L’Chaim: Wine compound lengthens mouse lives

A chemical famous as a constituent of red wine appears to increase the life spans and boost the well-being of mice that haven’t followed the healthiest of lifestyles, according to new research. The finding marks the first time that the compound, known as resveratrol, has shown life-lengthening benefits in a mammal.

In 2003, David Sinclair of Harvard Medical School in Boston and his colleagues reported that yeast dosed with resveratrol lived 60 percent longer than yeast that didn’t receive the compound. Since then, his team and other researchers have discovered that this molecule can increase life span to varying extents in other organisms, including worms, flies, and fish.

Some studies have suggested that resveratrol works by activating the same genes that are turned on when an animal eats a severely limited number of calories, a method that’s been shown to lengthen the lives of several types of organisms, including mammals.

To see whether feeding resveratrol to mammals would extend their lives, Sinclair and his colleagues provided daily doses of the compound to middle-aged mice being fed an extremely unhealthy diet. Fat contributed a whopping 60 percent of the calories in their chow. The researchers compared these animals with other middle-aged mice that received no resveratrol while eating either the high fat diet or a standard diet of healthy mouse chow.

The mice on the standard diet remained slim, and both groups on the high-fat diet quickly packed on the grams. However, while high fat–diet rodents not fed resveratrol soon died from obesity-related diseases, such as diabetes and heart disease, obese mice in the resveratrol-fed group remained as healthy as those on the standard diet.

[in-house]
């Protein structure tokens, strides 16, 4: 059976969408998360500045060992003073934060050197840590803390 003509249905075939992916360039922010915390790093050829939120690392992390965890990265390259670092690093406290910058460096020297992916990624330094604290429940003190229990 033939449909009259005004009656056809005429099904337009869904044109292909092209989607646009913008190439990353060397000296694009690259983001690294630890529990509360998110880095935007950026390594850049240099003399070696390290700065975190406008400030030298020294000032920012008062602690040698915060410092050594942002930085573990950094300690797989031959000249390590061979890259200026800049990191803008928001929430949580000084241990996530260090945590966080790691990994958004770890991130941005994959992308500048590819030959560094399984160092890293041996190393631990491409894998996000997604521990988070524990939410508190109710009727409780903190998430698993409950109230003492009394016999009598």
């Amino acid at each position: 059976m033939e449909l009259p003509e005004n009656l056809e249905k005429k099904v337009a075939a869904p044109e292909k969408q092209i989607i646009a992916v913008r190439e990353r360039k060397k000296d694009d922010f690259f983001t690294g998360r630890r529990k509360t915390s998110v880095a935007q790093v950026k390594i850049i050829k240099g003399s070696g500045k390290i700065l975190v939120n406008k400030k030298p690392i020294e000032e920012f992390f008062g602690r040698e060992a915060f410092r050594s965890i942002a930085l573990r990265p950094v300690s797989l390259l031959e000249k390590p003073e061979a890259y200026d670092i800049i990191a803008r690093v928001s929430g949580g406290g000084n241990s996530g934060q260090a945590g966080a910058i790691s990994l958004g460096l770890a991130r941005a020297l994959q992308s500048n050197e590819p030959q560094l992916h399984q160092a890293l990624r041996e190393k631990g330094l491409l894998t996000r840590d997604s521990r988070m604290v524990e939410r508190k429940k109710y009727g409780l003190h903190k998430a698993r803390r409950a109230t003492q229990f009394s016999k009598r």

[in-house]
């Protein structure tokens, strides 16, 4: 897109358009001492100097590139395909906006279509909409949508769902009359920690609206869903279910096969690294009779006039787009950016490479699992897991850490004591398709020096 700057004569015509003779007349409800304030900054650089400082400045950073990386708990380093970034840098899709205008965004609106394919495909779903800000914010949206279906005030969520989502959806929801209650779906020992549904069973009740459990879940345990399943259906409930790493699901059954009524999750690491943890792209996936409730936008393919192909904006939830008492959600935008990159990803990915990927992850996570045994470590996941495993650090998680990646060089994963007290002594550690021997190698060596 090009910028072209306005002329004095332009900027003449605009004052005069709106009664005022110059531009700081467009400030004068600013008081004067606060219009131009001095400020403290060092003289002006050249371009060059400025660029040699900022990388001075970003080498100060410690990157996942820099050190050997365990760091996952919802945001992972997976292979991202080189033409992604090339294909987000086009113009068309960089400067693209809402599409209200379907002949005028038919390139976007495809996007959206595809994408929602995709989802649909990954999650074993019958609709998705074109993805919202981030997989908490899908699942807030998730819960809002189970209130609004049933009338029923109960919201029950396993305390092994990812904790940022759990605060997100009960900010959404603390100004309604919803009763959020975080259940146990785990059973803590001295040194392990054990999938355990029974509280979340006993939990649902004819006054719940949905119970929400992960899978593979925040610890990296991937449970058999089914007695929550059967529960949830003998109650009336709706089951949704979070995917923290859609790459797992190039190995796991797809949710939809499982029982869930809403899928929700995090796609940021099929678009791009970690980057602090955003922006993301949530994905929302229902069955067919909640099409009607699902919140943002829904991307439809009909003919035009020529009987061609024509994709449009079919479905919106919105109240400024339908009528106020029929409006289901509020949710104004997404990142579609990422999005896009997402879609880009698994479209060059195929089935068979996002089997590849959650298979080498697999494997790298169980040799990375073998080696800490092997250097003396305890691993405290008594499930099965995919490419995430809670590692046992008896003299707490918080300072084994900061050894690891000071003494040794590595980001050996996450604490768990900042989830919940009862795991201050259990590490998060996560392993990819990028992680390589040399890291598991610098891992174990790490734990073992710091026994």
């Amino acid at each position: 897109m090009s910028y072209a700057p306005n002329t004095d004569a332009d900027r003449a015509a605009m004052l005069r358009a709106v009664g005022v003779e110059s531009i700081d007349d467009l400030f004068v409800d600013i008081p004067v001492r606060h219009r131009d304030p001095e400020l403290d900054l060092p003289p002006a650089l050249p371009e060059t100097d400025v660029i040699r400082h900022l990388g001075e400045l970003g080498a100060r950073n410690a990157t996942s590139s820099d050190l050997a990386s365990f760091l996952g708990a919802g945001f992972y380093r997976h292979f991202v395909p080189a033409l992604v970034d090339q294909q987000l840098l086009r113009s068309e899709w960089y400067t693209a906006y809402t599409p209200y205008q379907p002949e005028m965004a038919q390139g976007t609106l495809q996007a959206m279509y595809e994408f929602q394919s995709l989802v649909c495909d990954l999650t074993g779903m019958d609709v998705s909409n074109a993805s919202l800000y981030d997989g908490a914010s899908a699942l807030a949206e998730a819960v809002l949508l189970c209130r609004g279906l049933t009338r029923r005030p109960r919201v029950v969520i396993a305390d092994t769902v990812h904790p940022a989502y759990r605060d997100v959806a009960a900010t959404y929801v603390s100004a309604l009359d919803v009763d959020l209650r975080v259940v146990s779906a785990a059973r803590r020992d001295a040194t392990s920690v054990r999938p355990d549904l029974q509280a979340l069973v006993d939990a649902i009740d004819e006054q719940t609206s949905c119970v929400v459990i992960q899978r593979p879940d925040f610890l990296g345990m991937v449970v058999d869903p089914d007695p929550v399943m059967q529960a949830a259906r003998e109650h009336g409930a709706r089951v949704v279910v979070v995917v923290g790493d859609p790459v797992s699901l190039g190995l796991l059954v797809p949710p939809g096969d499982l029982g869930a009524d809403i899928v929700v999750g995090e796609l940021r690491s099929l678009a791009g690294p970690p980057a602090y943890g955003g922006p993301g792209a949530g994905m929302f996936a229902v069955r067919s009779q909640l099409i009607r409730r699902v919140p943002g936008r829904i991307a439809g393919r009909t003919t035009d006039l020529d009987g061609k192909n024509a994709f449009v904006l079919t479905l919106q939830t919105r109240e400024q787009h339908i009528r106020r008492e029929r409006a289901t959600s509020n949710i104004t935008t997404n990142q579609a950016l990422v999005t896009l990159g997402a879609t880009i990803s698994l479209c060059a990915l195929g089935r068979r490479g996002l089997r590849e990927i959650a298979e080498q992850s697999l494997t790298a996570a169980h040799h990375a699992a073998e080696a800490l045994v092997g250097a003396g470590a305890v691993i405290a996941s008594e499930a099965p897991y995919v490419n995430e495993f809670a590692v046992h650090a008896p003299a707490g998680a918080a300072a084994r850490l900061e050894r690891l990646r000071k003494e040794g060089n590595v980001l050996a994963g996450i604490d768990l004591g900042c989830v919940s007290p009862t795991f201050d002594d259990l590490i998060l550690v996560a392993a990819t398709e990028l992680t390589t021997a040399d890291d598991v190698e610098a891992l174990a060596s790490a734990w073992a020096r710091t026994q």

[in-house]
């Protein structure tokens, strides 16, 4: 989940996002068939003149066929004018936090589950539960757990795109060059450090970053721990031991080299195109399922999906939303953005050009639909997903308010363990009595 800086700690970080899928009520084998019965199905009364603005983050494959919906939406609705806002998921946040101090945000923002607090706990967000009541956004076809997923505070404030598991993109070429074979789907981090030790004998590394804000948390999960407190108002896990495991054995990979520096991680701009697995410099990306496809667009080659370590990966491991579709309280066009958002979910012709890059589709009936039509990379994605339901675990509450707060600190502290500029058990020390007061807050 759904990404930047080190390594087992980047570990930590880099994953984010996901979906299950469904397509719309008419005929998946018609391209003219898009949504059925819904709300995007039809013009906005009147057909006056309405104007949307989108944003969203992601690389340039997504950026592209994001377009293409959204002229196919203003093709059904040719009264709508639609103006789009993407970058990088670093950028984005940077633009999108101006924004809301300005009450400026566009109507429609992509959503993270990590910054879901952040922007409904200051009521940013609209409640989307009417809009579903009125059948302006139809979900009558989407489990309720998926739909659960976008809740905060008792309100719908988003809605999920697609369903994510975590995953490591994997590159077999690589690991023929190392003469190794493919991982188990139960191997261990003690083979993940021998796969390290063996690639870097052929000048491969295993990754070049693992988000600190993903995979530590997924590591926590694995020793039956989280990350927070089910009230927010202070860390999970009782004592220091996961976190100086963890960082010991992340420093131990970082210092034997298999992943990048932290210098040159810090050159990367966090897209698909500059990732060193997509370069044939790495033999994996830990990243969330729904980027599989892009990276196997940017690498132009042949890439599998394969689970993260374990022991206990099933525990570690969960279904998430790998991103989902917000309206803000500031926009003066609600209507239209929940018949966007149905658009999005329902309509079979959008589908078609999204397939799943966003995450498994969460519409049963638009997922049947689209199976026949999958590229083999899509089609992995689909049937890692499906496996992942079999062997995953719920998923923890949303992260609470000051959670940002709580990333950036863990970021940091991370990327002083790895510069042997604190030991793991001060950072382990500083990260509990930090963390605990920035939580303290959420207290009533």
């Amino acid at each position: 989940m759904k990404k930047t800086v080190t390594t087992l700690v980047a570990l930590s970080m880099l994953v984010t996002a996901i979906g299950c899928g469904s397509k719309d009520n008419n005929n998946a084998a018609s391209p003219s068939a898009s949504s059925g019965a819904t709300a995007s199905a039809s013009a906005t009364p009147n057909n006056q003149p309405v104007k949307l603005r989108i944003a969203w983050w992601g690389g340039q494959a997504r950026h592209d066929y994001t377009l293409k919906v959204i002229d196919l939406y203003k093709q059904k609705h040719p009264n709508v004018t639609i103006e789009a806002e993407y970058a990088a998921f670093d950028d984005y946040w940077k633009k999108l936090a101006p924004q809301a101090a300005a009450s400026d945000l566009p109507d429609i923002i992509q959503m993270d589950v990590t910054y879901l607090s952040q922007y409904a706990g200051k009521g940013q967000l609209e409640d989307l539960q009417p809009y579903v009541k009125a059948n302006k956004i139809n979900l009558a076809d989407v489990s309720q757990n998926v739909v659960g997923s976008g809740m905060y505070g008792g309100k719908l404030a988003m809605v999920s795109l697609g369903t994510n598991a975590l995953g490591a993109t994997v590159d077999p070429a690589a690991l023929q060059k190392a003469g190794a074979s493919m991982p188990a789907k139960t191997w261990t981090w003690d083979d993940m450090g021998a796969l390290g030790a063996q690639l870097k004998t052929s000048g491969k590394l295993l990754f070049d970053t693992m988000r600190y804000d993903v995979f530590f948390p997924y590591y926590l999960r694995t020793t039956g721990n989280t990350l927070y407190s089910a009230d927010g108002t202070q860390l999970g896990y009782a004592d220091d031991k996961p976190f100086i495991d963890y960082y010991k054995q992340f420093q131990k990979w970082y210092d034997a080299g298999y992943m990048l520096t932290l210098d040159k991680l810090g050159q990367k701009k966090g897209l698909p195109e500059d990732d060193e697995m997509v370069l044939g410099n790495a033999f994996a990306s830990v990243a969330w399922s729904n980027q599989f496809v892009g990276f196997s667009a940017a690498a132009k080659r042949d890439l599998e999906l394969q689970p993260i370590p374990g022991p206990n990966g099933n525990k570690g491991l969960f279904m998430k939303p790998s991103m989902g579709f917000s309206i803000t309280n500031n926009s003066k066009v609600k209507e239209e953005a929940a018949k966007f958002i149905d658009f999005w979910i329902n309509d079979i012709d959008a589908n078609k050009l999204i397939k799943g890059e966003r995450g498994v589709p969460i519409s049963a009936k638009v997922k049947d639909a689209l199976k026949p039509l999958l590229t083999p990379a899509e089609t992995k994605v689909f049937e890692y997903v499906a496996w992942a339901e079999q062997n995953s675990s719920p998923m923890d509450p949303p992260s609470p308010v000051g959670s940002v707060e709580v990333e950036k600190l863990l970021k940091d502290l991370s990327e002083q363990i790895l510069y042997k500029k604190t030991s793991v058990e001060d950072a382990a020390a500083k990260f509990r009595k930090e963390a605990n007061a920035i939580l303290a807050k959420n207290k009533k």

Some mice are still living, so the researchers haven’t yet calculated how much the compound extended life span. However, Sinclair notes, the team estimates about a 15 percent boost in life span, bringing the resveratrol-supplemented animals’ lives in line with those of animals on the healthy diet.

As animals in each group died, pathologists examined their hearts and livers. The organs from the mice that had received resveratrol looked healthier than those of the other groups, the researchers say. Moreover, while the obese animals that weren’t fed resveratrol quickly lost motor skills as they aged, those fed the supplement continued to perform just as well as the slim mice did.

“The mice fed resveratrol have not been just living longer. They are also living more active, better lives,” says Sinclair. He and his team report the results online and in the Nov. 16 Nature.

Another researcher of aging, Peter Rabinovitch of the University of Washington in Seattle, notes that adjusted for the size differences, the amount of resveratrol fed to these mice far surpasses what a person would get from imbibing red wine. “It’s something like 300 glasses of red wine a day, which is beyond life threatening,” he says.

However, researchers may eventually develop a drug that works even better than the natural molecule, he says, so a pill could confer life- and health-extending benefits.

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